If you’re a regular reader of Zen, you’ll know that I love to look outside of the legal industry to find ideas for how we can market and develop business differently. With that in mind, I’d like to share a story with you – bear with me, and I’ll explain the legal connection.
If you read my Twitter profile, you’ll see that one of the ways I describe myself is as "crazy about my bassets." I have two basset hounds (Barney and Oliver), and like any good pet parent, I love to take photos of them. I share a lot of these shots on social media, and have been tagging them with various hashtags (such as #bassetboys, #bassets, #bassethounds, and #dogsofinstagram).
I don’t have children yet, so I dress my dogs up for Halloween – basset hounds are very particular looking dogs, and seeing their faces when they have on hats, sweaters, costumes, etc. always gives me a good laugh.
So on Friday, I shared a couple of photos of my dogs, in their costumes (including the one above), which led to a conversation with Purina. It played out as follows:
My initial tweet:
— Lindsay Griffiths (@LindsayGriffith) October 31, 2014
Purina (who I don’t follow) reached out with:
— Purina (@Purina) October 31, 2014
@Purina we took a walk around the neighborhood and “trick-or-treated” at PetSmart! The boys had a fabulous time!
— Lindsay Griffiths (@LindsayGriffith) November 2, 2014
And they sent back:
— Purina (@Purina) November 3, 2014
Key things to note here:
- I’m not a Purina customer.
- I don’t follow their twitter handle.
- I haven’t tweeted to or about them before.
But someone over at Purina is monitoring hashtags and keywords, and looking to engage with customers and potential customers. SMART.
Purina reached out and engaged me on a subject I’m interested in – my dogs. They made the interaction about me and my dogs, instead of about them, or trying to sell me something. They used my hashtag in their responses, and not a self-serving one.
The result? They’ve created some loyalty in me (and I’m not even a customer), and I’m going to consider both purchasing their products and endorsing their brand….all for the cost of a couple of tweets!
What does this have to do with lawyers and law firms? Plenty! Here are just a few of the lessons we can take away from this story:
- You can be using social media to monitor keywords and phrases that are important to your clients. You don’t even have to be using Twitter – head over to LinkedIn, and start "following" the company pages for your clients and those companies you’d like to become clients. Check in periodically and see what’s new with them, and the things they talk about.
- But if you do use Twitter, set up automatic searches for keywords, hashtags and phrases (you can learn what these are by trying a few of your own to see what works, or following clients and potential clients to see what they typically use). When you have these searches set up, monitor them periodically to see who is using them and may not be connected with you already in some way.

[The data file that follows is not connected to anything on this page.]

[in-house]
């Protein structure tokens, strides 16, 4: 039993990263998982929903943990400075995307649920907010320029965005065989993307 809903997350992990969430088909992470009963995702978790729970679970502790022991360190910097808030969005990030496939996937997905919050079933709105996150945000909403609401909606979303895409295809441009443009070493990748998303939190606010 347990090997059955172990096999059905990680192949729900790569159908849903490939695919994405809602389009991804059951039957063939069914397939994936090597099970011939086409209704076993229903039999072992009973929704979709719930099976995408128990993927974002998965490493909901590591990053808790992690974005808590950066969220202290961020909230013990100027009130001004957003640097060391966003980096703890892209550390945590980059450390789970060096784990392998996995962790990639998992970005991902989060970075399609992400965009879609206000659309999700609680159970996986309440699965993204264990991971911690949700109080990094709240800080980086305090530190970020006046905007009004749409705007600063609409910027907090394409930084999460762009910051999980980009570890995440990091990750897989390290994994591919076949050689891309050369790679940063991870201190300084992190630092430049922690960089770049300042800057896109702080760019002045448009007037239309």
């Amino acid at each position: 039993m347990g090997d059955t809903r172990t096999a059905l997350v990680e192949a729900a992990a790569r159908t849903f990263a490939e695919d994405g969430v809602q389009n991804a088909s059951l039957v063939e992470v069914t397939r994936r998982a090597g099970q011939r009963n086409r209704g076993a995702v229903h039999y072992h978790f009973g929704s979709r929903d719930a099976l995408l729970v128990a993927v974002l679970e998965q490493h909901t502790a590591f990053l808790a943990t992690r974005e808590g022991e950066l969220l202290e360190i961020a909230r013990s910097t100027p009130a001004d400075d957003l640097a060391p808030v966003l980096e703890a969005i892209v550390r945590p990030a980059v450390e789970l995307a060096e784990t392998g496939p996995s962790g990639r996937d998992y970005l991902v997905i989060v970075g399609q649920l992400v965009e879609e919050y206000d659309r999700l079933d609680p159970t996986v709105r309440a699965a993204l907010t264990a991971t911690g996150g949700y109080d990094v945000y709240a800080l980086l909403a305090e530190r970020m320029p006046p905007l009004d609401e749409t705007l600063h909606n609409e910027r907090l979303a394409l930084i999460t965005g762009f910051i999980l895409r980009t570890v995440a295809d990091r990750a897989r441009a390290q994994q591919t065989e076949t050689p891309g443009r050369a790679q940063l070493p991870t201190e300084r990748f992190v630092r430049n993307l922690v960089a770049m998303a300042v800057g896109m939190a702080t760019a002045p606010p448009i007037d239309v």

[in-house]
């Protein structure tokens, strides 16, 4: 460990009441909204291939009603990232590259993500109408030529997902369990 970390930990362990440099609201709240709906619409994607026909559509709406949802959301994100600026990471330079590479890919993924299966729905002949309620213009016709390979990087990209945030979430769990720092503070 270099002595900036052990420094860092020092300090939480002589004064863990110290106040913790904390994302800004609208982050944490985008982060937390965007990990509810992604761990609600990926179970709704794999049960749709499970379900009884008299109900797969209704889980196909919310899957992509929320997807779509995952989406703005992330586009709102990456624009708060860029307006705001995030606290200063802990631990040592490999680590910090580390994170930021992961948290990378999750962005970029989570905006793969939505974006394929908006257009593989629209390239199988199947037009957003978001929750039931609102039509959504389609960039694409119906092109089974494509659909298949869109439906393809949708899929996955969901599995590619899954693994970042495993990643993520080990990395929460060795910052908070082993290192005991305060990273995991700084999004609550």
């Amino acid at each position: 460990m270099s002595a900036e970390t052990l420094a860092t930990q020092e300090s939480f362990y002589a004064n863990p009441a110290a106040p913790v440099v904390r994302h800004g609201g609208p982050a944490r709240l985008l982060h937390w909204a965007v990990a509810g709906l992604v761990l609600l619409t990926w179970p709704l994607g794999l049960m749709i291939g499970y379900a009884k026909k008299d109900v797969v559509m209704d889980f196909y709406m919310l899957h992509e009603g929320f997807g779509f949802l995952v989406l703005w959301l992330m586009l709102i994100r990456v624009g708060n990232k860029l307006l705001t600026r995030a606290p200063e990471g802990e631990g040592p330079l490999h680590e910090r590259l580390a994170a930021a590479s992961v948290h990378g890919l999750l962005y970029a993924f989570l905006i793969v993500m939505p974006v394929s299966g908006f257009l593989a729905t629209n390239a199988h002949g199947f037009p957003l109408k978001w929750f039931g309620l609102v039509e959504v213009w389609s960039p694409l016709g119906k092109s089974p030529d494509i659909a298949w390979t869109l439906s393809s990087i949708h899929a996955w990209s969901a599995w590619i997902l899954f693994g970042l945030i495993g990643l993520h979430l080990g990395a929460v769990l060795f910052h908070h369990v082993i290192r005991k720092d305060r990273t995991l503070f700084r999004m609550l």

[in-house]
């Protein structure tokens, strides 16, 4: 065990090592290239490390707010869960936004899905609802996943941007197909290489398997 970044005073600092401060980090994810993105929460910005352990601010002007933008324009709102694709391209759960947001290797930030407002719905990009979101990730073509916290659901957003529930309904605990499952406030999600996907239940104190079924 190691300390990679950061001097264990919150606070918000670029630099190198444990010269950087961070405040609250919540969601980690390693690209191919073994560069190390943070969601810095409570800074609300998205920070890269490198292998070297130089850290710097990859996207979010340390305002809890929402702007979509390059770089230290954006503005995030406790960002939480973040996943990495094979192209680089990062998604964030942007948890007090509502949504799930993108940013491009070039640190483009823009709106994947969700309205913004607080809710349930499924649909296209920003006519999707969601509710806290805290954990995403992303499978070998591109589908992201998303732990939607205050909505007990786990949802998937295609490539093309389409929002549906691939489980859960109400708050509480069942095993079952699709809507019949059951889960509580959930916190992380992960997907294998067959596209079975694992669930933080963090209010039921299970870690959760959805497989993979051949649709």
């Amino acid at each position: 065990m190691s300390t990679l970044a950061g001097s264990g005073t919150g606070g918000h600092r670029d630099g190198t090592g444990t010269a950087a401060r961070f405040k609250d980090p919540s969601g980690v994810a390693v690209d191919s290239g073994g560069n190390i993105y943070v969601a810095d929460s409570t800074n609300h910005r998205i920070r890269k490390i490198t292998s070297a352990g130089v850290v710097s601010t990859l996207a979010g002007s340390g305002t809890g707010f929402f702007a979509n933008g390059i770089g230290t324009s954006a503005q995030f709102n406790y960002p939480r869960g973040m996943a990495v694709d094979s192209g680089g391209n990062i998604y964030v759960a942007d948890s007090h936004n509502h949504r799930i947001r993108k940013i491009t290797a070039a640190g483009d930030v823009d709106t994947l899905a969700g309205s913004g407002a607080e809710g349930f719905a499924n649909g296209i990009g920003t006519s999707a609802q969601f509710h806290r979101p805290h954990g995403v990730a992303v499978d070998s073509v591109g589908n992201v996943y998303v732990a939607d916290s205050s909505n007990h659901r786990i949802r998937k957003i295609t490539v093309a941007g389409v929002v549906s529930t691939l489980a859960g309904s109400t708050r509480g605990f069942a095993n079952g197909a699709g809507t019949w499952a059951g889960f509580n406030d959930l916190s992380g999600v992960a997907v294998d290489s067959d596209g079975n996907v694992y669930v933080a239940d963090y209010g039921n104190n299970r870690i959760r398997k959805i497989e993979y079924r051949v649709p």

- Use these as opportunities to "reach out and touch someone." Purina saw that I was tweeting about Halloween, and they used that opportunity to engage with me. Perhaps a client or potential client tweets some exciting piece of news out – send an email or social media message to congratulate them, and ask how they’re celebrating. Maybe their company wears jeans on Fridays to raise money for a charity they care about – you could offer to have your office participate one week as well. The idea is to find out what they care about and engage with them.
- But as importantly, the engagement has to be about THEM. It’s not an opportunity to sell, or to talk about your strengths. It’s just about having a conversation that serves as a building block in your relationship. If Purina had tweeted a message to me that included a link to their foods, or suggested that I feed my dogs something that they offer, I would have been turned off immediately. It would have felt icky, and I would have ignored the tweet entirely. But because they humanized their brand, and reached out to have a conversation, they automatically made me more interested in their products – without ever mentioning them.
Yes, legal services are not like dog food, but human interaction is the same regardless of the products or services offered – build relationships, and the rest will come. After all, how memorable would it be if your company is celebrating good news, and a lawyer offers to buy a round of drinks for your team’s celebration? Or sponsors you in a bike race to raise money for a charity you care about? Or just notices that certain things are important to you, which may have nothing to do with the legal services they offer?
All of these things serve to create these individual links in the chains of our relationships, and the more links we have, the stronger the relationships, and the more top of mind that person becomes for when we DO need help.
So today, ask yourself, how can I reach out and touch someone? Find a client or a potential client, and find a way to engage with them – authentically – that has nothing to do with you and your legal services. You may just be surprised at the business development progress you’ll be making!